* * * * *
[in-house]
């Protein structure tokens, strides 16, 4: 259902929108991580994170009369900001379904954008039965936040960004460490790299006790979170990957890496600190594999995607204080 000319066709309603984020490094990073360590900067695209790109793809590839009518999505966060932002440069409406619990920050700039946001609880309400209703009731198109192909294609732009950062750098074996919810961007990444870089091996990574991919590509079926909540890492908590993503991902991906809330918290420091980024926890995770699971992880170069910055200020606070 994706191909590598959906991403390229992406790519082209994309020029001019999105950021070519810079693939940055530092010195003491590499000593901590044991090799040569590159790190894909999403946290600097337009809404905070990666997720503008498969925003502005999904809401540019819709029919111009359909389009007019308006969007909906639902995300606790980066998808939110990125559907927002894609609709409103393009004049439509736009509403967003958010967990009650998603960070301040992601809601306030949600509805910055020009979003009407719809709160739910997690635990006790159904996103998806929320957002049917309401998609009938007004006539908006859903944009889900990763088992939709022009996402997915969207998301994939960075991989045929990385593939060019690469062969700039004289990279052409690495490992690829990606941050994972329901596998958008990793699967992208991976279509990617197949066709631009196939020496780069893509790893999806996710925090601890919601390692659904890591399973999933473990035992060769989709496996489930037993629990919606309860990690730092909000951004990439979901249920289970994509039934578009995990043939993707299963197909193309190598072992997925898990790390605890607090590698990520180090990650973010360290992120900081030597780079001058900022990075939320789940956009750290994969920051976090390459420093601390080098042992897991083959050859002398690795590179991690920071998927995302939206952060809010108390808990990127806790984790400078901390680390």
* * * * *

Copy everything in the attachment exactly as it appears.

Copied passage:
[in-house]
């Protein structure tokens, strides 16, 4: 259902929108991580994170009369900001379904954008039965936040960004460490790299006790979170990957890496600190594999995607204080 000319066709309603984020490094990073360590900067695209790109793809590839009518999505966060932002440069409406619990920050700039946001609880309400209703009731198109192909294609732009950062750098074996919810961007990444870089091996990574991919590509079926909540890492908590993503991902991906809330918290420091980024926890995770699971992880170069910055200020606070 994706191909590598959906991403390229992406790519082209994309020029001019999105950021070519810079693939940055530092010195003491590499000593901590044991090799040569590159790190894909999403946290600097337009809404905070990666997720503008498969925003502005999904809401540019819709029919111009359909389009007019308006969007909906639902995300606790980066998808939110990125559907927002894609609709409103393009004049439509736009509403967003958010967990009650998603960070301040992601809601306030949600509805910055020009979003009407719809709160739910997690635990006790159904996103998806929320957002049917309401998609009938007004006539908006859903944009889900990763088992939709022009996402997915969207998301994939960075991989045929990385593939060019690469062969700039004289990279052409690495490992690829990606941050994972329901596998958008990793699967992208991976279509990617197949066709631009196939020496780069893509790893999806996710925090601890919601390692659904890591399973999933473990035992060769989709496996489930037993629990919606309860990690730092909000951004990439979901249920289970994509039934578009995990043939993707299963197909193309190598072992997925898990790390605890607090590698990520180090990650973010360290992120900081030597780079001058900022990075939320789940956009750290994969920051976090390459420093601390080098042992897991083959050859002398690795590179991690920071998927995302939206952060809010108390808990990127806790984790400078901390680390």